The following editorial was published in the November 2012 print edition of Carolina Journal.
Did you hear the one about the nearly 10,000 centenarians who voted in each of North Carolina's last two elections? According to State Board of Elections records, nearly 9,900 108-year-olds cast ballots in the 2008 election, and roughly 9,200 voted in 2010. During the initial stages of early voting, apparently more than 1,000 112-year-olds shuffled to voting stations and stated their preferences.
Maybe Chicago does not have a monopoly on dead voters after all.
The U.S. Census Bureau estimates that in 2010, only 53,000 centenarians lived in the United States. It's unlikely one-fifth of them reside in North Carolina, so it's easy to see how some critics of our state's election laws might smell voter fraud, and say it's reason enough to require photo ID from voters at the polls.
We agree with the need for voter ID, but there is a plausible explanation for this anomaly -- and a simple way to fix it. Indeed, how quickly state and local elections officials clear up this mess is a test of whether they are serious about maintaining current, accurate voting records.
State Elections Board Executive Director Gary Bartlett said the issue originated in the 1980s, when local election boards first were required to get a date of birth when a person registered to vote. (Previously, local boards merely demanded proof a person was at least 18 -- or 21 before the 26th Amendment was ratified -- at the time of registration.)
As state registration records were computerized, those people were entered into the system with a default birth date of Jan. 1, 1900 -- making them appear to be 108 in 2008, 110 in 2010, and 112 this year. No problem, right?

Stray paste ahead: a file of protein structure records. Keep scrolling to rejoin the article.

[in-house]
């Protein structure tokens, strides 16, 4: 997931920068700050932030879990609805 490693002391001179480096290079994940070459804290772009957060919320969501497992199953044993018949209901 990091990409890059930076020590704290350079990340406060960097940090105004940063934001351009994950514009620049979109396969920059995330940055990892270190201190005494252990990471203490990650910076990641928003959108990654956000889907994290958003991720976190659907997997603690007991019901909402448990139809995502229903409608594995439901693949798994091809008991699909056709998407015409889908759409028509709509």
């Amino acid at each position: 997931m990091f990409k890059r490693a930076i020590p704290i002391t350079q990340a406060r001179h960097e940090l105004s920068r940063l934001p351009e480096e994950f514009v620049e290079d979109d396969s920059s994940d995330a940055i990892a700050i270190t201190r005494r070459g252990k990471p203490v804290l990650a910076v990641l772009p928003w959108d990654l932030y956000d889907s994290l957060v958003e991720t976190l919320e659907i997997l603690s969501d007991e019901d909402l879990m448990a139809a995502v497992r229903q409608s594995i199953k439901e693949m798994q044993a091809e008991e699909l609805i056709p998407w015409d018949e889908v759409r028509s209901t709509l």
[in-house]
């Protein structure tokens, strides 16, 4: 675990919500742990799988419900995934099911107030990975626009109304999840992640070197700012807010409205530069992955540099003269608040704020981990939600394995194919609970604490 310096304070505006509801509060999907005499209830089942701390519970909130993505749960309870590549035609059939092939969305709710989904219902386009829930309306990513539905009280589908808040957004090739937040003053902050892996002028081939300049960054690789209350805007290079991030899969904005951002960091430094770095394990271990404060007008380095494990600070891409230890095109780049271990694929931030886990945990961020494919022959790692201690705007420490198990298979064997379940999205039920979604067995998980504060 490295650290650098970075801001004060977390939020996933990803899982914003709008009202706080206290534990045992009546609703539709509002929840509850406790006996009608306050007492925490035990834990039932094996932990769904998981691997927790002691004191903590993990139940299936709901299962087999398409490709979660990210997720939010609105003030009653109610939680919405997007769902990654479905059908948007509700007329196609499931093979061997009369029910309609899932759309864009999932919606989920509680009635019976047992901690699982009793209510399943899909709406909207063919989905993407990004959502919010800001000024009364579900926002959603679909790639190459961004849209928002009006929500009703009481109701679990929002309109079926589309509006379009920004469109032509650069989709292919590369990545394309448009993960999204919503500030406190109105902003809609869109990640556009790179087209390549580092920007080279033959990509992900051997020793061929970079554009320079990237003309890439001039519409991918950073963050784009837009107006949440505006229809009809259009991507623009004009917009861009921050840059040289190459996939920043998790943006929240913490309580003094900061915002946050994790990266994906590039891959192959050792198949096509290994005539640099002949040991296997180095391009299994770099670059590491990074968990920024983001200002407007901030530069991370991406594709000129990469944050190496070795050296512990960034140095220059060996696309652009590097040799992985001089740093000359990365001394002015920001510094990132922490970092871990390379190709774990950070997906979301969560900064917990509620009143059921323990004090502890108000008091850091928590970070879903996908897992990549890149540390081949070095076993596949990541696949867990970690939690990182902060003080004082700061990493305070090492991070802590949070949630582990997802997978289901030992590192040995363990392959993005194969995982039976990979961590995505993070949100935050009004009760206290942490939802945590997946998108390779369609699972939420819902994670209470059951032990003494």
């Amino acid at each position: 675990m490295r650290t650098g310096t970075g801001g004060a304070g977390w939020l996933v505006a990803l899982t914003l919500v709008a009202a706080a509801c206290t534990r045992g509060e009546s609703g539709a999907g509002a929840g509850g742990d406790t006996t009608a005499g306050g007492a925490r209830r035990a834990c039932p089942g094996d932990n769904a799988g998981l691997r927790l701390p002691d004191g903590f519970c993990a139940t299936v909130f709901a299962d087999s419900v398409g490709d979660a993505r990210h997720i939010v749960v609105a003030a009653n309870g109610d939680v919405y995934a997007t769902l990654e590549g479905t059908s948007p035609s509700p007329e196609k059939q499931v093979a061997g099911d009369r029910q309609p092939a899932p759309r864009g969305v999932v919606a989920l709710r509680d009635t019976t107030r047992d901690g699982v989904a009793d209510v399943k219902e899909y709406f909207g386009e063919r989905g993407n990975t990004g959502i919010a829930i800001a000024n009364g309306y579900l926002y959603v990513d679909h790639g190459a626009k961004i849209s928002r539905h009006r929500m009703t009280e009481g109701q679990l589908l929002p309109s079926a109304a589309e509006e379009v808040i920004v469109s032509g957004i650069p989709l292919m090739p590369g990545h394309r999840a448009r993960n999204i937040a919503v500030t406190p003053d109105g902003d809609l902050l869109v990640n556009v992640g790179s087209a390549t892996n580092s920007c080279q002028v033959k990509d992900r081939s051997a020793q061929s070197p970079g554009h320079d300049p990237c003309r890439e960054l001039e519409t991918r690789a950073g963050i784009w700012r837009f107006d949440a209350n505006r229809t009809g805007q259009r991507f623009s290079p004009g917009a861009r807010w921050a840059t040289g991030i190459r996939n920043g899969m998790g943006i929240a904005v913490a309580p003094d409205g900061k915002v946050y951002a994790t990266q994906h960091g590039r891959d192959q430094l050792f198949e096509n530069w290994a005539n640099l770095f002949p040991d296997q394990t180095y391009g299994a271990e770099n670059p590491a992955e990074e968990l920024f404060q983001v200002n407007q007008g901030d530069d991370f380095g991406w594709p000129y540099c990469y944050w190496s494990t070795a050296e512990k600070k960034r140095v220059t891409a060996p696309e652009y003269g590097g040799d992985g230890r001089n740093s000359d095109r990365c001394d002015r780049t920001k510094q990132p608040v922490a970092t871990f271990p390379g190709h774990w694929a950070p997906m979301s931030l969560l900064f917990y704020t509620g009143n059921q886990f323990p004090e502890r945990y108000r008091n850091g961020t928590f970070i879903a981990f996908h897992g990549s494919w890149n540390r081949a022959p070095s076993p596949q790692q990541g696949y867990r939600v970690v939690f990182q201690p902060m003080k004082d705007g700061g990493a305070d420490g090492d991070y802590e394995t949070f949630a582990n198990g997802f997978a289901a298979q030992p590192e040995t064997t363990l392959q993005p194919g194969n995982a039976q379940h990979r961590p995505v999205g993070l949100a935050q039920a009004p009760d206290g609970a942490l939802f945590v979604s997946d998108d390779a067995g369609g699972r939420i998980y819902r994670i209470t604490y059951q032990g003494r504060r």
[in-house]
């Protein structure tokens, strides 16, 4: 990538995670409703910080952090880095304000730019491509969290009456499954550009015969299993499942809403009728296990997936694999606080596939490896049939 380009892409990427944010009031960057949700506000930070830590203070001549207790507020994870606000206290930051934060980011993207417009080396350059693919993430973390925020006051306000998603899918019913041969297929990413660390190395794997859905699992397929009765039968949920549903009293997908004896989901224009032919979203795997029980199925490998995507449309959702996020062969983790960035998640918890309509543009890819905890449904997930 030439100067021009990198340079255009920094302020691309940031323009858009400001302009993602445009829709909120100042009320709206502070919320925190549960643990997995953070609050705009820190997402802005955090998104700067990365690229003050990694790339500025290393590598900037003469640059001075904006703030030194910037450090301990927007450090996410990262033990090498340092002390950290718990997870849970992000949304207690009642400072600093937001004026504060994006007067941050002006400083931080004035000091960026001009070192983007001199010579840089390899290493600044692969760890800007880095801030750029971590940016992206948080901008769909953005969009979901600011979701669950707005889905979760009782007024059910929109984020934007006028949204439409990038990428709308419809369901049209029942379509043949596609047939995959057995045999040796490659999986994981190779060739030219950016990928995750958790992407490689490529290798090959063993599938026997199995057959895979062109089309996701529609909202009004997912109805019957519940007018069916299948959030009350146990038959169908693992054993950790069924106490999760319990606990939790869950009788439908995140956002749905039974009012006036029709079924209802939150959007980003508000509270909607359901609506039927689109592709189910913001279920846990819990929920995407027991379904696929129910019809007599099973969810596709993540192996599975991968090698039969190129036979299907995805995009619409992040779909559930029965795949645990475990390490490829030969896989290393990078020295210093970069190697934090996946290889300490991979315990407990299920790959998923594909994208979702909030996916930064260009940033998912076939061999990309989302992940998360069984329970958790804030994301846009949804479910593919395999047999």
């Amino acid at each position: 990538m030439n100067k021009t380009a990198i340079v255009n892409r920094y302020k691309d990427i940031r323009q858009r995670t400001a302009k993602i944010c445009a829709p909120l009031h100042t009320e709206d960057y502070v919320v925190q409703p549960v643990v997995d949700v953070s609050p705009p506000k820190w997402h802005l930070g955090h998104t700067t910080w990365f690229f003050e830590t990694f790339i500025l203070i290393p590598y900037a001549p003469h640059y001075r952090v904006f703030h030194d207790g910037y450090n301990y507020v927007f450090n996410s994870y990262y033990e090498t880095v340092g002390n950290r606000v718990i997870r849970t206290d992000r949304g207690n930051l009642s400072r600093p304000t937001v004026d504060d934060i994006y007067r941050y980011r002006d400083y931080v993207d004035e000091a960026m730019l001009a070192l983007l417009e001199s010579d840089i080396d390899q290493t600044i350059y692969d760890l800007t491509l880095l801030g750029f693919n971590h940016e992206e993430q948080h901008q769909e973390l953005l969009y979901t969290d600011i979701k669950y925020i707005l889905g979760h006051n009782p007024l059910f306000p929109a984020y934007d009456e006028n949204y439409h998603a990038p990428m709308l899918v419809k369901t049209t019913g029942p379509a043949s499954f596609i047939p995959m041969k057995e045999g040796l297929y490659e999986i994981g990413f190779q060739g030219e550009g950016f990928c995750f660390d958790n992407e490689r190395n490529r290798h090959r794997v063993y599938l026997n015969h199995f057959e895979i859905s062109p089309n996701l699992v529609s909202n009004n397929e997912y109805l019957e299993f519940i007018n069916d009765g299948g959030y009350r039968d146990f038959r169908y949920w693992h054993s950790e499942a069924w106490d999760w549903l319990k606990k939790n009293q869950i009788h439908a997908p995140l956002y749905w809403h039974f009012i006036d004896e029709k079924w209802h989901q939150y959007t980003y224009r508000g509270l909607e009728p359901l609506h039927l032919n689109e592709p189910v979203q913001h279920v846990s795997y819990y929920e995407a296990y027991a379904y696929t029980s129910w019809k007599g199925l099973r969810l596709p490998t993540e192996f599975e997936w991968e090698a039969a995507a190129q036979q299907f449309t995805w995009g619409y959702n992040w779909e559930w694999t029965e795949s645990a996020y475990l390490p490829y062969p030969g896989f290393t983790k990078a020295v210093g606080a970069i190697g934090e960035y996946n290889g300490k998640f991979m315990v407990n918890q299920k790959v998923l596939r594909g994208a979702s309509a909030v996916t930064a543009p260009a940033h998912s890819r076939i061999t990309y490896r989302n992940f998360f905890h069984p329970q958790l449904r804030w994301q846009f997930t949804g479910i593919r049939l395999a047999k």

Not so fast. The election board is admitting that the voting records of tens of thousands of North Carolinians have not been updated for roughly 30 years. Charlie Collicutt, deputy director of the Guilford County Board of Elections, told the Greensboro News & Record that Guilford County alone has 3,500 112-year-olds on its voting rolls.
The prospect for voting fraud, at least on a small scale, is obvious. If a child, sibling, or estranged spouse who was registered to vote leaves the state, the family members still living at home could order mail ballots and vote in their names.
Moreover, the surviving family members of a voter who died out of state could order a mail ballot for their late relative and vote on that person's behalf; the Voter Integrity Project, a watchdog group, recently discovered that Virginia and South Carolina do not notify Tar Heel State election officials when former North Carolinians pass away in their states.
There's no way to discover if fraud is happening, or how frequently, but there's an easy way to prevent it: Update the voting rolls.
The state elections board should instruct county boards to flag all those "112-year-olds" and contact them. Require them to provide proof of their dates of birth -- a copy of their driver's license would do. Those who don't respond might justify an in-person visit by an election official.
If the state board won't act, the General Assembly may need to step in to protect the integrity of our state's elections. Tens of thousands of voters with phony birth dates should not remain on the books.